Later this year, PLoS will launch a prototype version of the PLoS Hub for Biodiversity, a resource that will aggregate relevant articles from a range of open-access sources including our own journal websites and PubMed Central.
Biodiversity is a very broad interdisciplinary topic with data, analyses and ideas currently spread across many locations. By aggregating dispersed information, the PLoS Hub for Biodiversity will help to develop important links between measures of species diversity and the ecological and evolutionary science that is investigating the causes and consequences of biodiversity change. The aims of this website will be to create a place to share the latest findings, to connect researchers who have complementary interests and ideas, and to accelerate the pace of research and discovery.
We're collaborating with a number of different organizations to create this new site including: the Census of Marine Life (their Tagging of Pacific Predators group have already published a PLoS Collection and other groups will join them shortly); the California Academy of Sciences; the Natural History Museum, London; the Consortium for the Barcode of Life; the Encyclopaedia of Life and the Biodiversity Heritage Library.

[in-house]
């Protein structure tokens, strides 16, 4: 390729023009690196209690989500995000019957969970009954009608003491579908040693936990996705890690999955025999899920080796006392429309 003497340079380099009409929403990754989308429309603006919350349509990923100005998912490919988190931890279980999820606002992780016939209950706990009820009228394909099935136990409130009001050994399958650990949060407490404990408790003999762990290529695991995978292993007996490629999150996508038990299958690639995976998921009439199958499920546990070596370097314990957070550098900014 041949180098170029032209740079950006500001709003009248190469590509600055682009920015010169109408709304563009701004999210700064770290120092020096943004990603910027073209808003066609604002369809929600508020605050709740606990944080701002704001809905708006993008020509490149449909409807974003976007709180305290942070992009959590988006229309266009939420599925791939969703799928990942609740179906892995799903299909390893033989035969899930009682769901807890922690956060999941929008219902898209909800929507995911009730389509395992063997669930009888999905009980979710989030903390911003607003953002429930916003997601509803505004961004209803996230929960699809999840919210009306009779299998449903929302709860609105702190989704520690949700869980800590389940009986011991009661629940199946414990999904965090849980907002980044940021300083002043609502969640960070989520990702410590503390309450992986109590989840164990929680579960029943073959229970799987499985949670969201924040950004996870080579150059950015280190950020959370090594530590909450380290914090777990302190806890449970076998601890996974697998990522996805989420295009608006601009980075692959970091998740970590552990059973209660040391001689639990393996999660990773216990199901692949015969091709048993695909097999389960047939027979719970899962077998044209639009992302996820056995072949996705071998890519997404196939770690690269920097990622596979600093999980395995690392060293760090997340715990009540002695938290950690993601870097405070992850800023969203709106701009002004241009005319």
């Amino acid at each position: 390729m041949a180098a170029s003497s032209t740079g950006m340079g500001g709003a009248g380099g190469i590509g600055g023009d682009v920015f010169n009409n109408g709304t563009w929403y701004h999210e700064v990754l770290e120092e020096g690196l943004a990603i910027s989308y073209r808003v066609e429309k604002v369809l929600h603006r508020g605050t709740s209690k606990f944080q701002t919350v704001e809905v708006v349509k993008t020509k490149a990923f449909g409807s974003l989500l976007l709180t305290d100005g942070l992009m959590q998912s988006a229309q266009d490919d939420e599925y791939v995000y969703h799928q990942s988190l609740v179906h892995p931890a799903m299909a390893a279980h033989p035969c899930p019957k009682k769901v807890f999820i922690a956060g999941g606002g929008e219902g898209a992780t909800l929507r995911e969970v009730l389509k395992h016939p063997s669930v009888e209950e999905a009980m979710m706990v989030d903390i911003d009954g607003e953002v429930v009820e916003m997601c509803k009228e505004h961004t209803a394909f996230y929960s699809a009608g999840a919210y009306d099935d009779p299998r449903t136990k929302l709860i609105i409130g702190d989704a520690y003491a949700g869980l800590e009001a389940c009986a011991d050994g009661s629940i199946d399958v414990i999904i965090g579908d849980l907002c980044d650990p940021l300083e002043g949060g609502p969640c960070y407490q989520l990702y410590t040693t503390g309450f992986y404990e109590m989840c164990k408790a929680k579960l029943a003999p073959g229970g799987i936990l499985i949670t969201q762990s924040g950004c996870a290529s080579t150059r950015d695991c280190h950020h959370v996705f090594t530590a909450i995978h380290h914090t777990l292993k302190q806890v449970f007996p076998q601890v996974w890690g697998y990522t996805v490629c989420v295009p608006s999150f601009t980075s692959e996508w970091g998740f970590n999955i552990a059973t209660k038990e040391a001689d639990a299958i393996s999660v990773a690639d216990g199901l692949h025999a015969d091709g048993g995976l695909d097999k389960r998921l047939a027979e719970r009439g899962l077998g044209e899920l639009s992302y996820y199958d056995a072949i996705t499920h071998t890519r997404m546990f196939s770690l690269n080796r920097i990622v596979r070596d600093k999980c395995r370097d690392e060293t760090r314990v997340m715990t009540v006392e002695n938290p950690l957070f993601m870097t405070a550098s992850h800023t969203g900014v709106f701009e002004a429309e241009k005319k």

The first iteration of the PLoS Hub will be a collaboration between PLoS and community members who will help to populate and curate the Hub. It will introduce features that demonstrate some of the real potential of open-access content, such as semantically-tagged articles. Subsequent releases of Hubs will incorporate capabilities so that Hubs can be tailored to the needs of particular communities.
We encourage all biodiversity researchers to publish their work in one of the PLoS Journals so that we can easily bring all this content together in the Biodiversity Hub. Remember, the Hub doesn't publish work in its own right; it aggregates articles from a number of different sources including our own.
We expect that many of the articles that will appear in the Hub will be submitted to PLoS ONE or PLoS Biology and for any researchers who are not familiar with PLoS Journals, here are some key features of these journals:
• Open Access—freely and immediately available to everyone online.
• Listed in all major archiving and indexing services—including Web of Science.
• Peer-Reviewed—by relevant experts.
• Interactive—tools for rating, commenting on, and discussing research with the online scientific community.
• Article-Level Metrics—article views, citations, blog coverage, social bookmarks available on every article.
• Media coverage—PLoS articles frequently receive substantial media/blog attention.
• Funder-Compliant—everything we publish is immediately deposited in PubMed Central.
We look forward to receiving your submissions, so that we can feature them in the PLoS Hub for Biodiversity.
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